Full shade: less than 3 hours of direct sunlight daily, with filtered/dappled sun during the rest of the day. Full shade does not mean no sun. There are not many plants, except mushrooms, that can survive in the dark.
Annuals that tolerate full shade: ferns, ivy, cyclamen.
Perennials that tolerate full shade: ligularia, bergenia, ivy, ferns.

Tips regarding planting and sunlight:

  • When you are planning out a garden, keep track of the amount of sun the location receives throughout the day and pick plants according to the descriptions above.
  • If you are planting in the spring before the trees have leaves, make sure to take into consideration where trees, when they do get leaves, will shade your plantings and for how many hours per day.
  • Spring sun is not as intense as summer sun, it still being a bit further away, and this is why shade-loving plants can be planted in spring in locations that might receive more light while the sun is low and there are no leaves on the trees.
  • Plant according to the light conditions you expect to see at the end of May and throughout the rest of the summer.
  • The amount of change in light conditions throughout the growing season due to the movement of the sun does not affect the growth of a plant if it is planted in the correct location from the start.

For more information, stop in Tin Roof Garden at 5310 Friedeck Road, Eau Claire, visit, or call 715-834-4232.

Make a Backyard Bee House: It’s Easy!

Did you know you and your kids can make a special house for bees? This isn’t the bee habitat used by those raising bees for honey; this bee house simply provides a safe place for bees to raise their young.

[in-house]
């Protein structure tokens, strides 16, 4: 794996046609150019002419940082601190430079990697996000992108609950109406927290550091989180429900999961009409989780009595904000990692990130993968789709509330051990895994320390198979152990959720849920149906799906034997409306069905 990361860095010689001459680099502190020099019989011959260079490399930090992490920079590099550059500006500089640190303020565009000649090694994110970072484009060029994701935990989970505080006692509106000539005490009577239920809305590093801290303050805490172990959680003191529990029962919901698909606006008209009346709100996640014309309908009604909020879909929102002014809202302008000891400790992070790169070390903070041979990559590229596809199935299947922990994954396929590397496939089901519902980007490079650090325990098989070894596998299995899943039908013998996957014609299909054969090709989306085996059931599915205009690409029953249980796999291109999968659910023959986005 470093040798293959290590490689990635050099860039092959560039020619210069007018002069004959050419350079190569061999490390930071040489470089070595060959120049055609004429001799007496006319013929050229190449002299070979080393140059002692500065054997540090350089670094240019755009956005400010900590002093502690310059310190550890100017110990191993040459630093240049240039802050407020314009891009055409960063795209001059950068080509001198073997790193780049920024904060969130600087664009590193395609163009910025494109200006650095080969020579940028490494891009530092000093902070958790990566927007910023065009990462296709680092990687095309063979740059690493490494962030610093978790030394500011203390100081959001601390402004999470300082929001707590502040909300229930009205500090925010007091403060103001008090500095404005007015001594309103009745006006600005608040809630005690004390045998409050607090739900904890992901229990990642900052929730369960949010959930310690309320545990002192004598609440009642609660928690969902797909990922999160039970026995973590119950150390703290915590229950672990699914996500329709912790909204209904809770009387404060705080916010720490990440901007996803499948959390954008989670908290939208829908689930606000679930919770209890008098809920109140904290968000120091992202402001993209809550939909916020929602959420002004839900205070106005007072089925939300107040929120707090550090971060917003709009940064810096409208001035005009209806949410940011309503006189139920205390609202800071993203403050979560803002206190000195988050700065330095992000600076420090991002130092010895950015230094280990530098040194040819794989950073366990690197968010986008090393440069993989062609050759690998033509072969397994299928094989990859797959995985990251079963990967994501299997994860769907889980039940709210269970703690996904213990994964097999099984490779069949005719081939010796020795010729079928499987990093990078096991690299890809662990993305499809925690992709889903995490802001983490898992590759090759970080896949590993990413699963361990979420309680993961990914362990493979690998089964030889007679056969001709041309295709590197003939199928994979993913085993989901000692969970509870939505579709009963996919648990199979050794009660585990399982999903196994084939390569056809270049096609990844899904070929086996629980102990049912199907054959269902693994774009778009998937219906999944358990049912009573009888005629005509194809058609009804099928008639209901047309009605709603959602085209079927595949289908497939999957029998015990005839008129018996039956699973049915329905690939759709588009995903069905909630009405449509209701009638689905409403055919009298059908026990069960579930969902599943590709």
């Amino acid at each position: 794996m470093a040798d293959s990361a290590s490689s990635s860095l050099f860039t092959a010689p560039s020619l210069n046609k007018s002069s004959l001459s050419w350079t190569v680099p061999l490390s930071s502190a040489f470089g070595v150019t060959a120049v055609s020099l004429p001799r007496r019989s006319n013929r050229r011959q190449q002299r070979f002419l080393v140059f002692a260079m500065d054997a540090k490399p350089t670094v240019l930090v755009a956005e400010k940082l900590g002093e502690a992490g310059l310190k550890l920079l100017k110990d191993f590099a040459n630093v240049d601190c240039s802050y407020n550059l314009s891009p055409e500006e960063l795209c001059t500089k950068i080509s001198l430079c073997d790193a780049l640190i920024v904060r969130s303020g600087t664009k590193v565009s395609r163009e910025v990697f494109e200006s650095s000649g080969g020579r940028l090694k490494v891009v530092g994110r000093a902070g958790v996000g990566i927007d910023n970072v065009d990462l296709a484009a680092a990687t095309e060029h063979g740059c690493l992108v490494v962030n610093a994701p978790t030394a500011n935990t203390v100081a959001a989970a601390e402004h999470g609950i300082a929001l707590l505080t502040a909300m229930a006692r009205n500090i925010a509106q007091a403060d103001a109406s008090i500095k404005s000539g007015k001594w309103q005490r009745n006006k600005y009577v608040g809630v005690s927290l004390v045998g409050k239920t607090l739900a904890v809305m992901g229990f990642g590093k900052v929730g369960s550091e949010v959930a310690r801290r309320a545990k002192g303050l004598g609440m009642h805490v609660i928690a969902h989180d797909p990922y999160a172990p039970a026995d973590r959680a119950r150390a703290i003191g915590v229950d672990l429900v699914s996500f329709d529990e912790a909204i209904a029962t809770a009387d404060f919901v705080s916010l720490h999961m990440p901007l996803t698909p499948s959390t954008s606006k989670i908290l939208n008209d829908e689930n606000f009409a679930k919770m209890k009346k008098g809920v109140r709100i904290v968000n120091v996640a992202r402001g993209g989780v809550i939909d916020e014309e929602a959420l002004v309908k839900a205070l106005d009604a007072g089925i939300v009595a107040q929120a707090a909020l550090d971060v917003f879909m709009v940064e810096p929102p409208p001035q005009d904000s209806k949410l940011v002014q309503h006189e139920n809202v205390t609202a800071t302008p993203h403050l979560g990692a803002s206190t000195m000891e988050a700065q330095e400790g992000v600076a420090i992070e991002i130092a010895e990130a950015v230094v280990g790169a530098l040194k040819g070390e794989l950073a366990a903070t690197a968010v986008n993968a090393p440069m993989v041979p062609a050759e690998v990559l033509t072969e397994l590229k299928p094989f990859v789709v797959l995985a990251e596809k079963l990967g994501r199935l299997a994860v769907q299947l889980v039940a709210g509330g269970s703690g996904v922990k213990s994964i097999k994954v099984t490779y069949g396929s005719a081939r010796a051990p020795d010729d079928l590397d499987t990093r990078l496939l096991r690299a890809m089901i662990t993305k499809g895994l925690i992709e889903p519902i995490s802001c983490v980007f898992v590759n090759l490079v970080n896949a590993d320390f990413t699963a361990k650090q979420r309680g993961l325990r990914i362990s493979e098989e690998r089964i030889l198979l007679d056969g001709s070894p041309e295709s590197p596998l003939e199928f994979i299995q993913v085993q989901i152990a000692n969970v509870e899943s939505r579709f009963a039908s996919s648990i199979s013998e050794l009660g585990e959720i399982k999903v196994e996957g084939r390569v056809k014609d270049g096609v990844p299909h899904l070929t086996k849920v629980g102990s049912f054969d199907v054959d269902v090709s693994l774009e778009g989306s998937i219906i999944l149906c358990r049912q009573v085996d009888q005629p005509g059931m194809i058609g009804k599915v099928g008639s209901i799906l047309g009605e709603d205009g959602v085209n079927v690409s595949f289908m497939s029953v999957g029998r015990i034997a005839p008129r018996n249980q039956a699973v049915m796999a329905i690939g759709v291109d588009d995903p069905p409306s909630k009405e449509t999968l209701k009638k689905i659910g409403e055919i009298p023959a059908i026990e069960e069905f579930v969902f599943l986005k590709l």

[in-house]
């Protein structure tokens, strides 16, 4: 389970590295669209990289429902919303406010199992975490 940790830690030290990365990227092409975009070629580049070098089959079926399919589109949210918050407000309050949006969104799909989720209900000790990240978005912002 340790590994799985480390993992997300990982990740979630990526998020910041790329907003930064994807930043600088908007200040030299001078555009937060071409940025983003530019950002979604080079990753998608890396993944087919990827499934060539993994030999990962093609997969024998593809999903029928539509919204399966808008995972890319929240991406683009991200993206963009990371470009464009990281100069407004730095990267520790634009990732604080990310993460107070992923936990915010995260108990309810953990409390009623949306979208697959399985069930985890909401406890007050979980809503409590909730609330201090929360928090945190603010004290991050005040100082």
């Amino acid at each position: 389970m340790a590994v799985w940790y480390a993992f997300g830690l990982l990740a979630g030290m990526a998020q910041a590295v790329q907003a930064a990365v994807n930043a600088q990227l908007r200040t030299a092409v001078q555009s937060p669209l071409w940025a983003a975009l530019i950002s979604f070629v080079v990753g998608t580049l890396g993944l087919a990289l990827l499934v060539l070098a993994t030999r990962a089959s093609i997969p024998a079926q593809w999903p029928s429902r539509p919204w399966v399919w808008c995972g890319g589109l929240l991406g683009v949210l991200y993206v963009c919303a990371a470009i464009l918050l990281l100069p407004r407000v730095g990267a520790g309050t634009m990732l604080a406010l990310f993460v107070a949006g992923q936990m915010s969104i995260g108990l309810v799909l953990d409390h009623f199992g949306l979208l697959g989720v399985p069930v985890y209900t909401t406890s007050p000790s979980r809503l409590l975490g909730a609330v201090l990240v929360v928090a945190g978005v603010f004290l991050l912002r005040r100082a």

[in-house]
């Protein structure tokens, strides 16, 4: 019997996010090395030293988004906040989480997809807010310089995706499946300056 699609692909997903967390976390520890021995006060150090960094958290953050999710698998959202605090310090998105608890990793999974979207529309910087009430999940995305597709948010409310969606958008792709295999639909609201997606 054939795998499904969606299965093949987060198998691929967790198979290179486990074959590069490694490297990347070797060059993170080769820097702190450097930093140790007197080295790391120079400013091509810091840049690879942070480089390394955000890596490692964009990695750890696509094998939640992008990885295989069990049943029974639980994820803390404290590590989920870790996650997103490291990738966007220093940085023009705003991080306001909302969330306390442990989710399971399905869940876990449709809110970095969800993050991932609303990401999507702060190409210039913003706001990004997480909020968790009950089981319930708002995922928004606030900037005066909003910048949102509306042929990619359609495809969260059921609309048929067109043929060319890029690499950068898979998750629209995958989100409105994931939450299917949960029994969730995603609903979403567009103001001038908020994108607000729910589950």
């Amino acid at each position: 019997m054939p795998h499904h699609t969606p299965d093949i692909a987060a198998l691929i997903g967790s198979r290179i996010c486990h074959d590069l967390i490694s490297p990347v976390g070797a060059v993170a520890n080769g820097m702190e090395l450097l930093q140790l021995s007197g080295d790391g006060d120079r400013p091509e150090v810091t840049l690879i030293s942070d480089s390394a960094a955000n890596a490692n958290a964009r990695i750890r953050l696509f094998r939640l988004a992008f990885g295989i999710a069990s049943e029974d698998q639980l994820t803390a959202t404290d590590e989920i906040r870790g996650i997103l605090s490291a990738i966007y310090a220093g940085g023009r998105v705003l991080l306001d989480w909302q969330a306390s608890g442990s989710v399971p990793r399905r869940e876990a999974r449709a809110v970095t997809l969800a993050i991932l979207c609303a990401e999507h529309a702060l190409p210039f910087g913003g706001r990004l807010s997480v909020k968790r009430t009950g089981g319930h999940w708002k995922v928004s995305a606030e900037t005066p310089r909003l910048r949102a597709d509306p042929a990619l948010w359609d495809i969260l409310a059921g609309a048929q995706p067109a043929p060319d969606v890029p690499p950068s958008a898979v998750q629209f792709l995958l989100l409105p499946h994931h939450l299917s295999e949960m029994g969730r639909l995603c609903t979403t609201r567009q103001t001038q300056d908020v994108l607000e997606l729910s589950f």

From the National Wildlife Federation, here’s how:

  1. Take some scrap lumber and drill several 3 to 5 inch deep holes in it—BUT NOT ALL THE WAY THROUGH.
  2. Cover the structure with chicken wire to protect it from birds and other larger wildlife.
  3. Place the house on the south side of a building, like your house! Or on a fence post or a tree. Attach it securely.
  4. Some DO NOTs:
    1. Do not move the bee house once it is established until at least November.
    2. Do not use insecticides near the bee house.
    3. Do not use treated wood to build it.

The Nifty Homestead website encourages you to build “insect hotels,” made from upcycled materials placed between layers of sturdy protective material like old pallets, in which bees can overwinter. Why are insect hotels a good idea? Nifty Homesteader explains: “Insect hotels provide safe areas for solitary insects to hibernate over winter. Big lawns and the lack of dead wood in our yards leaves wild bees, spiders, and ladybugs without a place to live. Building accommodations for beneficial insects like ladybugs or flying pollinators can help benefit both your environment and your garden in the spring.”

When you make a “hotel” for solitary bees (bees whose females are all fertile and build separate nest cells for the baby bees), put it in a location that is sunny but sheltered from harsh weather. Wood nester bees like to nest in cavities they find, like hollow stems or holes in wood. The female will then create individual compartments for each egg. As she goes out to find pollen and nectar for the brood, she pollinates various plants and food crops. She puts nectar and pollen in each compartment before laying an egg in it. You can make a “bee hotel” using materials you find at home or out on a walk that either already have small compartments in them or have small spaces the female bee can then develop, or you could drill tunnels in wood, too. If you open this hotel for business, bees will “check in” for winter!